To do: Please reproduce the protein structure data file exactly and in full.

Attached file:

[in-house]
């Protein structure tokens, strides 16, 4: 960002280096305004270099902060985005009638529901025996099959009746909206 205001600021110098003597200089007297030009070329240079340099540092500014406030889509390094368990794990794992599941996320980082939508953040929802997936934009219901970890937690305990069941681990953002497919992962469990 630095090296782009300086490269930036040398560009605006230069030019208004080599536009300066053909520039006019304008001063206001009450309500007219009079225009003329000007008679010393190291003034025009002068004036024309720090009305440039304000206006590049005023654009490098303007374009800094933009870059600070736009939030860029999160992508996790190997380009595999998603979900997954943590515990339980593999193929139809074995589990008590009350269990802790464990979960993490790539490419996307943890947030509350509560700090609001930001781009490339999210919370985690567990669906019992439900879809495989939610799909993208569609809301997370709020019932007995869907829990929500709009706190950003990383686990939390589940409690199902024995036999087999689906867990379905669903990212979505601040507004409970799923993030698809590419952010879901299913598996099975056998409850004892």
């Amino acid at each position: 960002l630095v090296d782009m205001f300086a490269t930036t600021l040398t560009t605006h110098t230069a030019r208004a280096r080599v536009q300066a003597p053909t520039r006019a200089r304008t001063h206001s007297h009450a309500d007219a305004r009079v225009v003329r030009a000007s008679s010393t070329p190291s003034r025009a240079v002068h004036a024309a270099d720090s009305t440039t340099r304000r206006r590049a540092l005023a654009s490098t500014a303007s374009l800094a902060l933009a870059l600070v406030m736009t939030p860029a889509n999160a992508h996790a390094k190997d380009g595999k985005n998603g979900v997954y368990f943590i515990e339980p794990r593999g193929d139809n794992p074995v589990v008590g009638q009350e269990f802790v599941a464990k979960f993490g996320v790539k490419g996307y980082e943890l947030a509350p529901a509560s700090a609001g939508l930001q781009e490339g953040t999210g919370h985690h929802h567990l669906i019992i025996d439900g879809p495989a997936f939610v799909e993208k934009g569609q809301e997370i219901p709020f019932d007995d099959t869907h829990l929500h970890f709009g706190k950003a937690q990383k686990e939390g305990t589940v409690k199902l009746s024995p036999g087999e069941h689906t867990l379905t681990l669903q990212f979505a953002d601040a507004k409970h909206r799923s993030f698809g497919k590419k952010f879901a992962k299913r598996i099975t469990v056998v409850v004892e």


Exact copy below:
[in-house]
């Protein structure tokens, strides 16, 4: 960002280096305004270099902060985005009638529901025996099959009746909206 205001600021110098003597200089007297030009070329240079340099540092500014406030889509390094368990794990794992599941996320980082939508953040929802997936934009219901970890937690305990069941681990953002497919992962469990 630095090296782009300086490269930036040398560009605006230069030019208004080599536009300066053909520039006019304008001063206001009450309500007219009079225009003329000007008679010393190291003034025009002068004036024309720090009305440039304000206006590049005023654009490098303007374009800094933009870059600070736009939030860029999160992508996790190997380009595999998603979900997954943590515990339980593999193929139809074995589990008590009350269990802790464990979960993490790539490419996307943890947030509350509560700090609001930001781009490339999210919370985690567990669906019992439900879809495989939610799909993208569609809301997370709020019932007995869907829990929500709009706190950003990383686990939390589940409690199902024995036999087999689906867990379905669903990212979505601040507004409970799923993030698809590419952010879901299913598996099975056998409850004892």
């Amino acid at each position: 960002l630095v090296d782009m205001f300086a490269t930036t600021l040398t560009t605006h110098t230069a030019r208004a280096r080599v536009q300066a003597p053909t520039r006019a200089r304008t001063h206001s007297h009450a309500d007219a305004r009079v225009v003329r030009a000007s008679s010393t070329p190291s003034r025009a240079v002068h004036a024309a270099d720090s009305t440039t340099r304000r206006r590049a540092l005023a654009s490098t500014a303007s374009l800094a902060l933009a870059l600070v406030m736009t939030p860029a889509n999160a992508h996790a390094k190997d380009g595999k985005n998603g979900v997954y368990f943590i515990e339980p794990r593999g193929d139809n794992p074995v589990v008590g009638q009350e269990f802790v599941a464990k979960f993490g996320v790539k490419g996307y980082e943890l947030a509350p529901a509560s700090a609001g939508l930001q781009e490339g953040t999210g919370h985690h929802h567990l669906i019992i025996d439900g879809p495989a997936f939610v799909e993208k934009g569609q809301e997370i219901p709020f019932d007995d099959t869907h829990l929500h970890f709009g706190k950003a937690q990383k686990e939390g305990t589940v409690k199902l009746s024995p036999g087999e069941h689906t867990l379905t681990l669903q990212f979505a953002d601040a507004k409970h909206r799923s993030f698809g497919k590419k952010f879901a992962k299913r598996i099975t469990v056998v409850v004892e």